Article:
Creating a workplace where team members feel they can reach out to their colleagues and managers when they are feeling mentally run down helps business leaders to address problems before they develop into bigger issues, which could potentially result in long term absence or even losing a valued member of the team.
Ensure everyone in the business understands who they can speak to confidentially if they’re struggling and introduce processes whereby leaders check in on their team regularly.
Mental health charity Mind has a fantastic selection of free resources on their website about opening channels of communication and improving mental health in the workplace. They even offer management training courses that equip your team with the skills they need to deal with mental health problems.
Healthy Snacks & Drinks
Promote positive eating habits by offering a range of free healthy snacks and beverages around the office. Banish the biscuit tin and replace it with a fruit bowl with a range of fruits to suit all tastes, or perhaps offer cereals, toast and yoghurts first thing to set your team up for the working day ahead.
Keeping your team hydrated is also extremely important. If water levels are too low our brain cells can’t function properly. Even mild dehydration with a fluid loss of 1-3% can reduce energy levels, impair mood and reduce performance. A plumbed water dispenser with a choice of chilled, ambient, boiling and even sparkling water encourages your team to drink plenty of water, keeping them alert, focused and productive.
Exercise is great for your mental wellbeing, as well as your physical health. Encourage your team to move more by launching a cycle to work scheme or arrange group activities at lunchtime and after work, such as yoga classes or five-a-side football. Installing a shower and locker space in your restrooms is also a great way of encouraging your team to cycle, run or jog to work.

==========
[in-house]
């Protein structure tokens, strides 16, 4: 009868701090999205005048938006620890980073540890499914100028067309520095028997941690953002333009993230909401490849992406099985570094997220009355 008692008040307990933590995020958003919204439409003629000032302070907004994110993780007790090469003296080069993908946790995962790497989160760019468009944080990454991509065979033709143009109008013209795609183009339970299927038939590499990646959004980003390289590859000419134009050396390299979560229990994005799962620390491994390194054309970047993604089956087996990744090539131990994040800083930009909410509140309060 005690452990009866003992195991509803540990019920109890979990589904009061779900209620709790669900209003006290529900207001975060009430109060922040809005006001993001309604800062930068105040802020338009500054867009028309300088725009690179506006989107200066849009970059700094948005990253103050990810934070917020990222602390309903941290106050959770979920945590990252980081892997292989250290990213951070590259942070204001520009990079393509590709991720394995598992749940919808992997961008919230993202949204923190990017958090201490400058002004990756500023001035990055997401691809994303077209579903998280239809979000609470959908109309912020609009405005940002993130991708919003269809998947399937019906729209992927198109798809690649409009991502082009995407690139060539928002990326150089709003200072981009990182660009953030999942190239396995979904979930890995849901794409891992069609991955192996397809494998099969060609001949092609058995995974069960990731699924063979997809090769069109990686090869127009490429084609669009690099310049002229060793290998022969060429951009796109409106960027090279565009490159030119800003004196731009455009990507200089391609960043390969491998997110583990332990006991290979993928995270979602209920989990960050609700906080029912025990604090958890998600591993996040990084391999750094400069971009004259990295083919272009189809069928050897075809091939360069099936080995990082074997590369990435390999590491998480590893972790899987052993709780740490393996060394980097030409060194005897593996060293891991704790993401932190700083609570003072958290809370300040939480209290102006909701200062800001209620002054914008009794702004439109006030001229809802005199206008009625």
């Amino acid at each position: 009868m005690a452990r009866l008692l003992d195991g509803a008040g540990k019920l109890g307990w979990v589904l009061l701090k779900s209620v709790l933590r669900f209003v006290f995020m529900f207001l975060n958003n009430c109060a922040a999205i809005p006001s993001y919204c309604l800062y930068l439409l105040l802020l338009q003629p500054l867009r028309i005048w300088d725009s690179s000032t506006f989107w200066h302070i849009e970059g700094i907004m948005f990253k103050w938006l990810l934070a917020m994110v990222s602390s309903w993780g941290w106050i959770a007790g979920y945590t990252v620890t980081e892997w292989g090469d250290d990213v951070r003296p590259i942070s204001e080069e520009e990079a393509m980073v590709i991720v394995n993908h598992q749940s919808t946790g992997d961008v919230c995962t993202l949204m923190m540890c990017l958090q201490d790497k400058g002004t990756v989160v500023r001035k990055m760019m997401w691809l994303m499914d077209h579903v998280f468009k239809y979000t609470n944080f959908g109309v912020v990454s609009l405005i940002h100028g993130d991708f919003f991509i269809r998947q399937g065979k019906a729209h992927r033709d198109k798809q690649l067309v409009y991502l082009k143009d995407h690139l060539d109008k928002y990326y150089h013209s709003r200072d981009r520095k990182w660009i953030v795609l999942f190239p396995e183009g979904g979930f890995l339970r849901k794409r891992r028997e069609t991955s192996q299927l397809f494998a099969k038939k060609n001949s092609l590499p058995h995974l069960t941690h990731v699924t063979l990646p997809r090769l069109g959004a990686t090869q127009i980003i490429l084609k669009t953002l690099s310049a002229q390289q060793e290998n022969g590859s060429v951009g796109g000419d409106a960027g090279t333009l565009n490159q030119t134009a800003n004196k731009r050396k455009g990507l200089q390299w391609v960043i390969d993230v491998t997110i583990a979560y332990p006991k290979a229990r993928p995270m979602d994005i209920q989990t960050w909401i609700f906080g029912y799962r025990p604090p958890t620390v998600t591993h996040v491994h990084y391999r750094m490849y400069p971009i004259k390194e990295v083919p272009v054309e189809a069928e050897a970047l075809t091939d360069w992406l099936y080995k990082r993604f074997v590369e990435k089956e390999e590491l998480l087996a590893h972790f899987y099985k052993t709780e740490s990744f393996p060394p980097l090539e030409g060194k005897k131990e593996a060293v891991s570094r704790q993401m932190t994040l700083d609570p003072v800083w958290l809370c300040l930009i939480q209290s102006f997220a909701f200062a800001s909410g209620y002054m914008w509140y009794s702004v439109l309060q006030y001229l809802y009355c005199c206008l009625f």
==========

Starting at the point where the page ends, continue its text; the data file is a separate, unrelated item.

Standing desks also offer significant health benefits. Studies estimate that standing at a desk for just a morning or afternoon burns 170 more calories than sitting – equating to nearly 1000 calories in a week! They also improve posture and can help in reducing chronic back pain.
According to a recent global study, 8 out of 10 countries ranked not having to commute as the biggest benefit of working from home, giving employees more time to enjoy themselves and creating a better work/life balance.
The study also found that employees regard the ability to focus without interruptions as a significant benefit of working from home, as well as being able to vary their workspace from room to room.
This clearly demonstrates an appetite for flexibility in the workplace, and as such hybrid working is expected to emerge as a major trend in the work post-pandemic. Hybrid working involves team members splitting their working week between home and the office, giving them time to give employers the time to focus and concentrate at home, then work on collaborative projects from the office.
It’s also important to increase flexibility and offer variety within the office itself. Hybrid working lends itself to hot desking, so you can create different areas around the workplace for different purposes, allowing your team to work where best suits them at the time. Create open social areas for collaboration and creativity, quiet areas for focus and relaxed communal areas to encourage employees to take regular breaks.